MILLINOCKET, Maine — Even with a cash-flow crunch that many felt might have forced a town government shutdown by now, Millinocket seems to be surviving, town leaders said Wednesday.

Three weeks after saying that town’s reserve account contained only $800,000, enough to operate schools and town government for two or three weeks, Town Manager Peggy Daigle said that the town is maintaining that reserve fund balance.

“There are little amounts of money coming in that keep us hovering in the $800,000 range,” Daigle said.

Cost cutting, delayed payments to vendors and retirees — plus revenue from tax payments and routine town government services, such as motor vehicle registrations — are keeping Millinocket afloat, officials said.

“So far we have been able to keep our heads above water,” Town Council Chairman John Davis said. “That’s about it.”

Bankruptcy protection “is not on the table,” Daigle said. “We will not go there at this point, but we will explore all the options when the timing is right.”

The fund from which most town government bills are paid, the reserve account is a baseline indicator of a town’s financial health. Daigle announced on June 17 that Millinocket, which she said should have a $3 million to $4.5 million fund balance, had about $800,000. The low balance threatens its ability to secure loans, make payroll and handle emergencies, Daigle has said.

Voters’ rejection of the proposed $6.2 million school budget during a validation vote on Tuesday night doesn’t help matters, town and school officials said.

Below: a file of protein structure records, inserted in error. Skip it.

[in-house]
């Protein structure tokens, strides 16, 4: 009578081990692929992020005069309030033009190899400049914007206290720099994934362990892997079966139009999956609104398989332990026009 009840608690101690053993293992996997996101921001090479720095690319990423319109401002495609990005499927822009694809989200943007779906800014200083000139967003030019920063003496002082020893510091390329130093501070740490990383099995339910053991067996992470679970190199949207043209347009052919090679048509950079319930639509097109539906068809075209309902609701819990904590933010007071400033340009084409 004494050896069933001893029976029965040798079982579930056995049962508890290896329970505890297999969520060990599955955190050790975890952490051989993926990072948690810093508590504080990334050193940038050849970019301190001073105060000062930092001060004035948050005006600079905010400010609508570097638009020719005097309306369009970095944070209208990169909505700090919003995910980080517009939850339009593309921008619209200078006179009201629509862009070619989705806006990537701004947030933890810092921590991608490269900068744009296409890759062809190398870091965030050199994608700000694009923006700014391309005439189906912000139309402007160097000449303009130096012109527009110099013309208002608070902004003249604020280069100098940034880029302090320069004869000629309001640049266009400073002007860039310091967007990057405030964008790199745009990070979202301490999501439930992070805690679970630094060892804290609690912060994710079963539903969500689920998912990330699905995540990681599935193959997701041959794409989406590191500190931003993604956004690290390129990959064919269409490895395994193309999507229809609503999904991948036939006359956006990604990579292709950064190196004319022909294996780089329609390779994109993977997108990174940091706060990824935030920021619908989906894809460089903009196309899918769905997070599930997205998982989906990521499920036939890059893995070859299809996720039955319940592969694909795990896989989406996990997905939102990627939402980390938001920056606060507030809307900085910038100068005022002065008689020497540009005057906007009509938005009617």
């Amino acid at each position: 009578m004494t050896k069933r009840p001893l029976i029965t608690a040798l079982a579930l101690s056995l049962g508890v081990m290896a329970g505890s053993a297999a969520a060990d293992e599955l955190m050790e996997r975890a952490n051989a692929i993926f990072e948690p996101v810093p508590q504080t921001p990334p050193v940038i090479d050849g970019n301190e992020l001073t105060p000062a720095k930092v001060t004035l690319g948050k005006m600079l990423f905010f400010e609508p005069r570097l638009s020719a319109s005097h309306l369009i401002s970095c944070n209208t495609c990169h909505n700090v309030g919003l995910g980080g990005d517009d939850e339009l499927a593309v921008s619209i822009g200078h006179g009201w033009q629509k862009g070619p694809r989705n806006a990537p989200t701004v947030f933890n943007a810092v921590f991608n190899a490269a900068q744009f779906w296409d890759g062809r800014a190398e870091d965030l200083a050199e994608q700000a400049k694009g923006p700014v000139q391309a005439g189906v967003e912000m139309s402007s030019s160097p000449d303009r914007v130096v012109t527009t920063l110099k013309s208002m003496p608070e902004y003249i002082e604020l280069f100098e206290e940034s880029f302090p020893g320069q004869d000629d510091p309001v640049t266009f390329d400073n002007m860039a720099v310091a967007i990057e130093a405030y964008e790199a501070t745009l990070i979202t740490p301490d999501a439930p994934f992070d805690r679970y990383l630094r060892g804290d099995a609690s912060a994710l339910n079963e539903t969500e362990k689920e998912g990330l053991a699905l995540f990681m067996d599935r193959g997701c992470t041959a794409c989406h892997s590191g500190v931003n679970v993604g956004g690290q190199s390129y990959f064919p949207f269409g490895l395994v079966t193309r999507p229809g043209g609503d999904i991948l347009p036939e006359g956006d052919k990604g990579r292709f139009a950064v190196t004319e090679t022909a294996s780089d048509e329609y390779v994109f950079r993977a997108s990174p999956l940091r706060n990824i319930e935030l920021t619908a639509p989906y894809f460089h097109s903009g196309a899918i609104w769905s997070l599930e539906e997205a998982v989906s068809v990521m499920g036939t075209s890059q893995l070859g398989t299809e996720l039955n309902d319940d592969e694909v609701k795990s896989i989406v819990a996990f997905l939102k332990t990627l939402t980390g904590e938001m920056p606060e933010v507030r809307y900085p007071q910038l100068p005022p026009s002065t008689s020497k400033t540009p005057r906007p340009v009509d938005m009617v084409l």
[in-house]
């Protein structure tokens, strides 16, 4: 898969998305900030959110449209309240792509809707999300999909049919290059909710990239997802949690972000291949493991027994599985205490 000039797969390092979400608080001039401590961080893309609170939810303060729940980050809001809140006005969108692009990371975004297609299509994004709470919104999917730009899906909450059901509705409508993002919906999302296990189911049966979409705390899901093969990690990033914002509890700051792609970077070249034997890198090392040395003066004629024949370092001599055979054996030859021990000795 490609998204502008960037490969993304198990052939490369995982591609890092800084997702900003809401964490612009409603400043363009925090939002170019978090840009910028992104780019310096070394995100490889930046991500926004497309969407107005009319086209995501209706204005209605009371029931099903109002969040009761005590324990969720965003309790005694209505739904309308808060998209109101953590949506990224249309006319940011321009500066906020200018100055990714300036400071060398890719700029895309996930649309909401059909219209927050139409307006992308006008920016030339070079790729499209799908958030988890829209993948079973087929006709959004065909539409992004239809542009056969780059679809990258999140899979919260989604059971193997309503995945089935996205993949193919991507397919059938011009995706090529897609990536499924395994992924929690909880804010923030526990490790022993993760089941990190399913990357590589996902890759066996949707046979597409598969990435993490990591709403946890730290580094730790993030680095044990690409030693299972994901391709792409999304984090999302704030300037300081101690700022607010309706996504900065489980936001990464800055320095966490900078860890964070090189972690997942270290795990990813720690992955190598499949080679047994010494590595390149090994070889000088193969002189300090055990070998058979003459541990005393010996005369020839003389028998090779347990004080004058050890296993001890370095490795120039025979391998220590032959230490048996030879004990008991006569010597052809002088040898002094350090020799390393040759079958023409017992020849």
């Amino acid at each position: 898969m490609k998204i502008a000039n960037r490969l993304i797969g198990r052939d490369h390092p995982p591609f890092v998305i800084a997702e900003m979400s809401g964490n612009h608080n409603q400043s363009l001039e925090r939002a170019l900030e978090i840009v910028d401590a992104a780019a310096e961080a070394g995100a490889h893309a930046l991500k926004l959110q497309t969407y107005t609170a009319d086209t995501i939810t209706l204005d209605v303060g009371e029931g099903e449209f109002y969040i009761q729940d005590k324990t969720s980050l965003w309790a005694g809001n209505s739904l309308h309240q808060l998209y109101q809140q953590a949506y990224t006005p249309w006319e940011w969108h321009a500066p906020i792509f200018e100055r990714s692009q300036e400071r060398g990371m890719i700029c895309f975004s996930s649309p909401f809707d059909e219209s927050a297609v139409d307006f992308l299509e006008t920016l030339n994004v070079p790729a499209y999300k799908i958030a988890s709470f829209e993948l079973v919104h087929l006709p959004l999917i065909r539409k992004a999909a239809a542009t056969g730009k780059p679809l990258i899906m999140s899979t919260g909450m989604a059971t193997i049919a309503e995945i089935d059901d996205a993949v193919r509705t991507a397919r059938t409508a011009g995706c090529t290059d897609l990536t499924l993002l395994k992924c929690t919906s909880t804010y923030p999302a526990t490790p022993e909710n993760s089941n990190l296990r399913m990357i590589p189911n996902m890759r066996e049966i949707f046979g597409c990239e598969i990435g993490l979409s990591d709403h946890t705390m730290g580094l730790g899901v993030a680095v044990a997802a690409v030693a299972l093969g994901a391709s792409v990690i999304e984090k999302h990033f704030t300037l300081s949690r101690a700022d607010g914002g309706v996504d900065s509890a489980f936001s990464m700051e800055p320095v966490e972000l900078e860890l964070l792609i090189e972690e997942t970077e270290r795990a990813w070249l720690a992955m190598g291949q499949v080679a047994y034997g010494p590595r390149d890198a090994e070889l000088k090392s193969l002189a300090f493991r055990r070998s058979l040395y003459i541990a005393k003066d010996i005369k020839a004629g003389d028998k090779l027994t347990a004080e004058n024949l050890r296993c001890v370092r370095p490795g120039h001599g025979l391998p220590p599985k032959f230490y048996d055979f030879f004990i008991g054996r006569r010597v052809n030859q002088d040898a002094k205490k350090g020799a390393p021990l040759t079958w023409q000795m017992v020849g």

Vote totals released Wednesday show that voters disapproved of the budget by a 325-271 margin. The second question, on whether to continue validation votes for another three years, passed 399-185.

“We will have to try again,” school committee Chairman Kevin Gregory said Wednesday. “I am glad it failed.”

Councilors cut the school department’s $6.6 million budget proposal last week by about $322,000, an action Gregory opposes. Superintendent Kenneth Smith said the $6.2 million budget would harm education by forcing the elimination of five teacher positions and three programs. He did not specify the programs or positions.

Councilors, and school board member Matthew Farrington, believe the cutting of the $322,000 from $644,000 in medical benefits the School Department pays retirees would not harm the education provided students. School board members said that cut cannot legally be made unilaterally.

Gregory called the benefit cut “against everything I stand for” and said the council’s budget would “devastate” educational programs.

A supporter of the council budget, Farrington said he believes that some board members are too influenced by the teachers union. He proposes three administrative cuts totaling about $138,000: the elimination of Smith’s $10,000 health care benefits stipend; a $48,000 savings from combining the Stearns High School and Granite Street School principal’s positions; and a $48,000 savings from allowing Medway schools to bus town students to Region III.

“The board feels that no matter what we do, the town council will tell us to cut more,” said Farrington of the history of animosity between the school board and council. “This time we are in dire straits. We are losing money hand over fist.”

The school board will meet Tuesday to resume budget talks, Gregory said. Councilors will meet Thursday and discuss town finances.

Daigle said she believes town officials can maintain the $800,000 fund balance for several more weeks but worries that things will worsen in August when invoices from school supply vendors come due.

“Our vendors are only going to be [left unpaid] for so long,” Daigle said. “If this continues, we are either going to have a furlough [of town workers] of some sort or we will have to come back and cut our budget or operations.”